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Harvard Health Blog
When dying is a rebirth
- By Linnea Olson, Guest Contributor
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I’m honored to know you. You are truly an inspiration and a teacher!
Linnea…thank you so much for sharing your amazing story. I am at the beginning (18 months in) of my journey as an ALK +, non smoker with Stage IV lung cancer. I’ve learned to tap into my inner strength and live each day as if it’s my first vs my last. I’m working full time, serving on Boards and traveling, so the time is a gift. I do hold those close to me a little tighter, kiss my puppies more frequently and dare to stay active and engaged, pushing “limits”every day. Perhaps I have learned how to live life! Your story affirms that my journey may be a long one and I thank you for that!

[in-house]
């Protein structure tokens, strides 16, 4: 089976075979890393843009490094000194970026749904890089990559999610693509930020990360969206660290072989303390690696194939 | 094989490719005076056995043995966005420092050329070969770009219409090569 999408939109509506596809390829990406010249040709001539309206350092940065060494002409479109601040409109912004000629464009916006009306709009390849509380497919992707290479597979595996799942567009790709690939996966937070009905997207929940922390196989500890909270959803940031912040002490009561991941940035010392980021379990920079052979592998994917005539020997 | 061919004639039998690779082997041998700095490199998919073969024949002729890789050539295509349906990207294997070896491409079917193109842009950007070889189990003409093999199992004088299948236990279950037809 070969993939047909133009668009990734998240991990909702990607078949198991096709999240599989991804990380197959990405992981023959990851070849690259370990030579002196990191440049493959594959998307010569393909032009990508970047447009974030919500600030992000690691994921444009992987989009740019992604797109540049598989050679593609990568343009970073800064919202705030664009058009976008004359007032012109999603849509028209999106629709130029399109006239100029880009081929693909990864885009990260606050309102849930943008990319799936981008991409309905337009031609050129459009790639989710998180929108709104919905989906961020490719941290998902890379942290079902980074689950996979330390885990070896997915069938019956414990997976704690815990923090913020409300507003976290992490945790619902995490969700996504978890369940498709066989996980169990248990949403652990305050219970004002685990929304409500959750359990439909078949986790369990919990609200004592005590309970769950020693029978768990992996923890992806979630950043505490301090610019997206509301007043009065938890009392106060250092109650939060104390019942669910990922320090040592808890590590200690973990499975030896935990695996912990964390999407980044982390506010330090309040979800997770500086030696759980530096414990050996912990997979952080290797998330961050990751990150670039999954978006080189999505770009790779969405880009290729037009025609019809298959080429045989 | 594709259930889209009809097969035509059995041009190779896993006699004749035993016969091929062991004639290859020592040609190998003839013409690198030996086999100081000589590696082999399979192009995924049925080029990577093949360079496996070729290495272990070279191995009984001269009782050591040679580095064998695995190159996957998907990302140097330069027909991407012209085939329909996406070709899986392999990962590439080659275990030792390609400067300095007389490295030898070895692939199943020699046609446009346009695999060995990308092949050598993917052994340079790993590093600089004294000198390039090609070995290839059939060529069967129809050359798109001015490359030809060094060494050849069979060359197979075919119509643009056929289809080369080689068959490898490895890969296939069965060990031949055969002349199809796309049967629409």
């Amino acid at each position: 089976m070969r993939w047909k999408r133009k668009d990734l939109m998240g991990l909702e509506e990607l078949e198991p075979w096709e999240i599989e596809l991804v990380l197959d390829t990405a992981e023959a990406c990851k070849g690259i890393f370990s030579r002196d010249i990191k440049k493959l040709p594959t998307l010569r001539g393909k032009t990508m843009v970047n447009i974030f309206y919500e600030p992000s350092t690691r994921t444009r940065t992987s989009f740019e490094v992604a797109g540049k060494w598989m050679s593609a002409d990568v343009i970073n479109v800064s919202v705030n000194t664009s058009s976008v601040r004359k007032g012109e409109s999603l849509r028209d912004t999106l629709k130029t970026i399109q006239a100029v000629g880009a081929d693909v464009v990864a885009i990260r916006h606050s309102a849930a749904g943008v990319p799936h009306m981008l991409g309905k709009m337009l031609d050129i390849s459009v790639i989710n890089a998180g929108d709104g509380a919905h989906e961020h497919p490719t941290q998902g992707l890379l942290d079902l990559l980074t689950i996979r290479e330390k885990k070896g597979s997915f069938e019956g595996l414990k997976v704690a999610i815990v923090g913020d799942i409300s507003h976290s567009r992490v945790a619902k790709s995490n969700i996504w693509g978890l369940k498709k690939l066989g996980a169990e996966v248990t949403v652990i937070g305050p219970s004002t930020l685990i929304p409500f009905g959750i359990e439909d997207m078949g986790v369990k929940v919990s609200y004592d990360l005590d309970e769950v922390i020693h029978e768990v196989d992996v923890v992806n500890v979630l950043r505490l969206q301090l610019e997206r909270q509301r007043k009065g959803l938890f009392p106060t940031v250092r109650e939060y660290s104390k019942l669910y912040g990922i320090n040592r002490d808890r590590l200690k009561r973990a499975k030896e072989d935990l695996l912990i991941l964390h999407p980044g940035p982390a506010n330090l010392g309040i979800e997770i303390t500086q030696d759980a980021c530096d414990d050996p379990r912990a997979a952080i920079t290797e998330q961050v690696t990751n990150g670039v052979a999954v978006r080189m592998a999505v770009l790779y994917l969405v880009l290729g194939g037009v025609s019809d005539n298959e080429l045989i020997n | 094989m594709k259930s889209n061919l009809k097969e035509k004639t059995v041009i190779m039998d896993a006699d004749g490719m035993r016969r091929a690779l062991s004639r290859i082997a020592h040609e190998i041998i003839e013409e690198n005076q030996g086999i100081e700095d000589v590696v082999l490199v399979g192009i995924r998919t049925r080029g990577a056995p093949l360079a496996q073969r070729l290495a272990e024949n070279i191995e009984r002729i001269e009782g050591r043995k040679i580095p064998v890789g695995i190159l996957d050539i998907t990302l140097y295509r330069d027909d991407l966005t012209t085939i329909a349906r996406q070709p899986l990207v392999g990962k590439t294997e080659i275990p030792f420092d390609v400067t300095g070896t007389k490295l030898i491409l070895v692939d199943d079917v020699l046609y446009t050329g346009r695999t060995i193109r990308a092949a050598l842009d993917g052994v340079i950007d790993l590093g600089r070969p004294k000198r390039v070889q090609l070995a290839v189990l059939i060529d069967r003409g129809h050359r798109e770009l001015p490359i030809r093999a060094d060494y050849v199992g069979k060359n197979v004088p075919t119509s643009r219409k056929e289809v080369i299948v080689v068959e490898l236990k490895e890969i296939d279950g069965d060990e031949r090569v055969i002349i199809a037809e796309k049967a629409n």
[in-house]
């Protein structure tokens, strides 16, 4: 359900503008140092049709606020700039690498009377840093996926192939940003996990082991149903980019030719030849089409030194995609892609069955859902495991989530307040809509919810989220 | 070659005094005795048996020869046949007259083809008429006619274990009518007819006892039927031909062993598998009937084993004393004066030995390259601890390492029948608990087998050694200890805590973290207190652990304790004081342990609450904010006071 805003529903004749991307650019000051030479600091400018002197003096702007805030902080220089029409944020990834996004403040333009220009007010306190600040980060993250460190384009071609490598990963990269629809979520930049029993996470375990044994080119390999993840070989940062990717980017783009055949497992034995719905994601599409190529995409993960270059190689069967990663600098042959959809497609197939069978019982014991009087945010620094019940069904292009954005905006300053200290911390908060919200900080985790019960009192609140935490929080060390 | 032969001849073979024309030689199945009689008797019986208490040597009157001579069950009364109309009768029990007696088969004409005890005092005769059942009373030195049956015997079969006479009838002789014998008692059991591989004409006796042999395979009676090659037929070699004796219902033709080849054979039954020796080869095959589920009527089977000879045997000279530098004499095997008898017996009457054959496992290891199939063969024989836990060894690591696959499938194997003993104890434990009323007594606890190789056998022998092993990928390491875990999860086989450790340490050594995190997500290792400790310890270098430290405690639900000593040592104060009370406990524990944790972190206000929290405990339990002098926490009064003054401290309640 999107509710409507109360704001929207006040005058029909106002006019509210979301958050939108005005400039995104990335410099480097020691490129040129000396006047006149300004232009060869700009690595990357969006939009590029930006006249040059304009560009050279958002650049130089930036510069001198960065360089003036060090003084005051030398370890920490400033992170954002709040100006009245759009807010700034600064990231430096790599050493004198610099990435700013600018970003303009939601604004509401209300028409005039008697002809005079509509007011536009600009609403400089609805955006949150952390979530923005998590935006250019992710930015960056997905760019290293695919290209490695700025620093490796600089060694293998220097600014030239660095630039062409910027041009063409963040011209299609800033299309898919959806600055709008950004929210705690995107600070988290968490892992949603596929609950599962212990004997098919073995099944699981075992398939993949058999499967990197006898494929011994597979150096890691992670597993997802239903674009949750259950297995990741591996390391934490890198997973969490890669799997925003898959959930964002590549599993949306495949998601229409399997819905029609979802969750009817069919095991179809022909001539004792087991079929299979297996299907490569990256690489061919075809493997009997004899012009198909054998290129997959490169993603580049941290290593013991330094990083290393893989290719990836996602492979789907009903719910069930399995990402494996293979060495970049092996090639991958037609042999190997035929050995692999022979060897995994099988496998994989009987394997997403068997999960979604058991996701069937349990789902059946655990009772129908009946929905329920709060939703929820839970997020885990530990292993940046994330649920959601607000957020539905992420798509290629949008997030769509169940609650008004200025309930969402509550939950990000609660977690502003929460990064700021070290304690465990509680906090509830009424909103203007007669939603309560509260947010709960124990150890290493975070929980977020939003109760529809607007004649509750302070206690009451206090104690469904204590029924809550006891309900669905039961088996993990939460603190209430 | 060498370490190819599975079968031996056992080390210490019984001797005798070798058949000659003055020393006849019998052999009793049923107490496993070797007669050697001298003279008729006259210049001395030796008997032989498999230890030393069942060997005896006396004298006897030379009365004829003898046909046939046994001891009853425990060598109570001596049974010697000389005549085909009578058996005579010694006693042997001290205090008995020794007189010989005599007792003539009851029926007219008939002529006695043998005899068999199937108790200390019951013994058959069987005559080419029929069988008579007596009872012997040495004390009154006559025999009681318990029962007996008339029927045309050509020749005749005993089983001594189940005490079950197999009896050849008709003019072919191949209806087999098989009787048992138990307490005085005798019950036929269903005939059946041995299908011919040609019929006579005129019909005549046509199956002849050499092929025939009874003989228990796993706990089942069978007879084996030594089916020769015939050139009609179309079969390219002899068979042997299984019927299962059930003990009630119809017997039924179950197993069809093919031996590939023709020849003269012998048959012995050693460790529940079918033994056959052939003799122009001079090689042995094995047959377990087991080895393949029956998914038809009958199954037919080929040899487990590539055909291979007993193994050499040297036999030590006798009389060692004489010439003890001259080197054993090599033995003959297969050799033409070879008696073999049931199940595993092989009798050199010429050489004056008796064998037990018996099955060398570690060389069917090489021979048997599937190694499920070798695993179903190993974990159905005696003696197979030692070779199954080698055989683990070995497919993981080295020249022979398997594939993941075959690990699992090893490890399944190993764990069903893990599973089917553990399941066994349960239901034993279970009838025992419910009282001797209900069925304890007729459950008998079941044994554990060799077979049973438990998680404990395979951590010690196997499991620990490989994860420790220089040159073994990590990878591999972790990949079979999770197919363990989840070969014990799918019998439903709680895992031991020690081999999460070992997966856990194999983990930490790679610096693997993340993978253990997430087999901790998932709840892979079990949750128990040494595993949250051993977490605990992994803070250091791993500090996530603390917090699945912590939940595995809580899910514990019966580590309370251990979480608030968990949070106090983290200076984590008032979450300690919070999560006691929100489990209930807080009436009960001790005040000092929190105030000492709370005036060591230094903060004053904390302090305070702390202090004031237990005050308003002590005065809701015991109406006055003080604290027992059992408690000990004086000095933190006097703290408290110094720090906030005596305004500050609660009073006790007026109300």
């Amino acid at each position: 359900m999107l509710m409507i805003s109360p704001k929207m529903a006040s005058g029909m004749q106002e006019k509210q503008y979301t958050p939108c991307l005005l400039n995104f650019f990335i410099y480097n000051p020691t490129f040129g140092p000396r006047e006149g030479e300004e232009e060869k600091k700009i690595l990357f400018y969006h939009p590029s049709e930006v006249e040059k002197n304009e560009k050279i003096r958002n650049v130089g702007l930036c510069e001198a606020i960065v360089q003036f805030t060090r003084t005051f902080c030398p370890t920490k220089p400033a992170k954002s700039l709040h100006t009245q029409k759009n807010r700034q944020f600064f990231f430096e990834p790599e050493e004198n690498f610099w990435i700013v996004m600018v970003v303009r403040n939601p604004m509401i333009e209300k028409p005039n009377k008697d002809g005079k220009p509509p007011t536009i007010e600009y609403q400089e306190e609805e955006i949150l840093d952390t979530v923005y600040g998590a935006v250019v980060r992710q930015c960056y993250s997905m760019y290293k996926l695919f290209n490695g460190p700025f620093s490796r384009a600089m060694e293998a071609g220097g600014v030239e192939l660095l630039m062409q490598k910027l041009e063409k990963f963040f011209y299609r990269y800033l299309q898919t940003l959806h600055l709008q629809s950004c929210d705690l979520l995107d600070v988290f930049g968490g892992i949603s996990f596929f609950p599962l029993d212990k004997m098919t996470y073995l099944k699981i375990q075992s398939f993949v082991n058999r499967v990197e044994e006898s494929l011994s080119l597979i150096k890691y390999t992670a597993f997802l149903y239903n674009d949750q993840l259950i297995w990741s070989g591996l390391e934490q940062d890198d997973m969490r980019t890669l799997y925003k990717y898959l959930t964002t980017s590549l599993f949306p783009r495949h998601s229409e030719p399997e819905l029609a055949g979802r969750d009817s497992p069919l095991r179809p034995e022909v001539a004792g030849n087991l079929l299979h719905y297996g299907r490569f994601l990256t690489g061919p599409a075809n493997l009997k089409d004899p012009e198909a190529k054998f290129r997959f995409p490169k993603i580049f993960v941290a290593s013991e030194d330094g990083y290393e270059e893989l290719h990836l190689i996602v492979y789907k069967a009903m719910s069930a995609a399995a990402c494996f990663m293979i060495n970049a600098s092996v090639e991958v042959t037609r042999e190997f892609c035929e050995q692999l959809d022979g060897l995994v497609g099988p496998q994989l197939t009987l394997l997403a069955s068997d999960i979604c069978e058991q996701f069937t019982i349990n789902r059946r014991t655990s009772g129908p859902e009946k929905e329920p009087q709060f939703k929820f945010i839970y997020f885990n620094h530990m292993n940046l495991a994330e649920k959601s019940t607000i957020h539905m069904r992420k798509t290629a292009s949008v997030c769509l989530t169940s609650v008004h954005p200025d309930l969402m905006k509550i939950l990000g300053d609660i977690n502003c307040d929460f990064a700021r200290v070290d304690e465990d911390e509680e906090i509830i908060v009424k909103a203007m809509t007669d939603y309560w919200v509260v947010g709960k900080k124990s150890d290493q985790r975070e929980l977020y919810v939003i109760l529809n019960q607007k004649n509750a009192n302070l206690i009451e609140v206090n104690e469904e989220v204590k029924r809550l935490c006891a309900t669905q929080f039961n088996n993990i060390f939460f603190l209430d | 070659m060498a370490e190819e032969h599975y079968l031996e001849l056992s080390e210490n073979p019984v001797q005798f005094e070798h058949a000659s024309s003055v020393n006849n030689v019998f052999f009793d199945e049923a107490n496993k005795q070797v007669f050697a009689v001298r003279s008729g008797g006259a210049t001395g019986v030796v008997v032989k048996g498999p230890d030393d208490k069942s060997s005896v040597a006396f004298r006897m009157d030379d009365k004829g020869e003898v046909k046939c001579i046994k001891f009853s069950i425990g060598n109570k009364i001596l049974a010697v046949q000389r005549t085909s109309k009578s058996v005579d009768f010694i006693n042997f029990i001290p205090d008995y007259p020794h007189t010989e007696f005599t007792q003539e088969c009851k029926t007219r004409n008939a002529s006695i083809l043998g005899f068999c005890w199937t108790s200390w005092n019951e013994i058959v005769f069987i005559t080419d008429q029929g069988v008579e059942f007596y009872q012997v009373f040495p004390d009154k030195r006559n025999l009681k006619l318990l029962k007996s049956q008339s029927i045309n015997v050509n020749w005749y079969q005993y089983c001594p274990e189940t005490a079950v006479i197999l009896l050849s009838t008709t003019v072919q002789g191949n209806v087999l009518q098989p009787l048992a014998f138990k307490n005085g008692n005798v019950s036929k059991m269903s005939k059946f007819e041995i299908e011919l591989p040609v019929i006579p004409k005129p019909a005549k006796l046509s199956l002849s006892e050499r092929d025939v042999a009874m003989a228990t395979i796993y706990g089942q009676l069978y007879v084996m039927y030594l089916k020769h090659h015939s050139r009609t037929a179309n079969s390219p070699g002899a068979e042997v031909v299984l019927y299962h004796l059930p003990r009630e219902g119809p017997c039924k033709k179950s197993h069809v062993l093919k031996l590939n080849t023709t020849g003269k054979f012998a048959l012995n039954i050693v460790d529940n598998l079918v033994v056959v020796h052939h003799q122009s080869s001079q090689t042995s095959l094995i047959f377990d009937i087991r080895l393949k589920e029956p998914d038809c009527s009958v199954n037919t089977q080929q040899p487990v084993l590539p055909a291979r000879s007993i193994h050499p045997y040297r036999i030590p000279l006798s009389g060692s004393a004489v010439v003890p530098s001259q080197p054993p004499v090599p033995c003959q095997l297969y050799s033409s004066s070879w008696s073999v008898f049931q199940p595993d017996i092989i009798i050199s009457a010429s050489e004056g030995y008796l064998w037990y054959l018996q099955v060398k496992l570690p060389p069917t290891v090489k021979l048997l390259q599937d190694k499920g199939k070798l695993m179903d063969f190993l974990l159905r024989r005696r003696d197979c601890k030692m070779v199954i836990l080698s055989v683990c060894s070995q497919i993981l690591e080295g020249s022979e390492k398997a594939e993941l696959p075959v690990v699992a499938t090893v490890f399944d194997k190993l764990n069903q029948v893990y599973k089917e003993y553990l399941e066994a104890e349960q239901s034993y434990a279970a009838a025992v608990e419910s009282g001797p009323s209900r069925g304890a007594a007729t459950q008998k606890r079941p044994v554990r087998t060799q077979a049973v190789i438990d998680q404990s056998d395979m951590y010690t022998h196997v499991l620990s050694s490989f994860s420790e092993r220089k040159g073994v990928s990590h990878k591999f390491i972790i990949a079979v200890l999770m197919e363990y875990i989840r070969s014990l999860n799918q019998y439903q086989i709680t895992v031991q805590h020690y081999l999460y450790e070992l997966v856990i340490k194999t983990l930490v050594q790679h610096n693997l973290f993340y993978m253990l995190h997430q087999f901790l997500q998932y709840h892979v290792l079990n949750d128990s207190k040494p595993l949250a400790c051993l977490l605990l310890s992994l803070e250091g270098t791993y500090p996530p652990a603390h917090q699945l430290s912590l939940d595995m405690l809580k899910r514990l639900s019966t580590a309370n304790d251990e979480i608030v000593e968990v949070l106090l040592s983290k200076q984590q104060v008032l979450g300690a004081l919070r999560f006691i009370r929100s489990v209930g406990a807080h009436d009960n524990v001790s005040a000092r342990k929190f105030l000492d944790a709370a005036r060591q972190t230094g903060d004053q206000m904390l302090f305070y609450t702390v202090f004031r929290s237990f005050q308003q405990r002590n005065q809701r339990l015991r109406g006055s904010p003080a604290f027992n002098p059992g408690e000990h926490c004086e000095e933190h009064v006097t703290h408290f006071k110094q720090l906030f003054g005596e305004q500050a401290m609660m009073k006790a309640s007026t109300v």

What an amazing story and journey. I am so happy for you.
I was diagnosed with adenocarcinoma (NSCLC) in late December. I had a upper left lobectomy at MGH in early February. I had two tumors and was told I had stage 3 cancer. I was told throughout the imaging, biopsy and pulmonary testing that it was early stage. When told stage 3 after surgery, I was in shock. But, drs said they were still waiting for genetic testing because tumors, although both adenocarcinoma, there might be some genetic difference, which would mean two stage 1 tumors, because there was no spread to lymph nodes. Well, news finally came last week that indeed the tumors were grown from different cells, which meant no matastasis. No chemo at this point, but scans every 90 day, because I have a ground glass nodule in my right lung and two tiny ones, not seen in previous scans.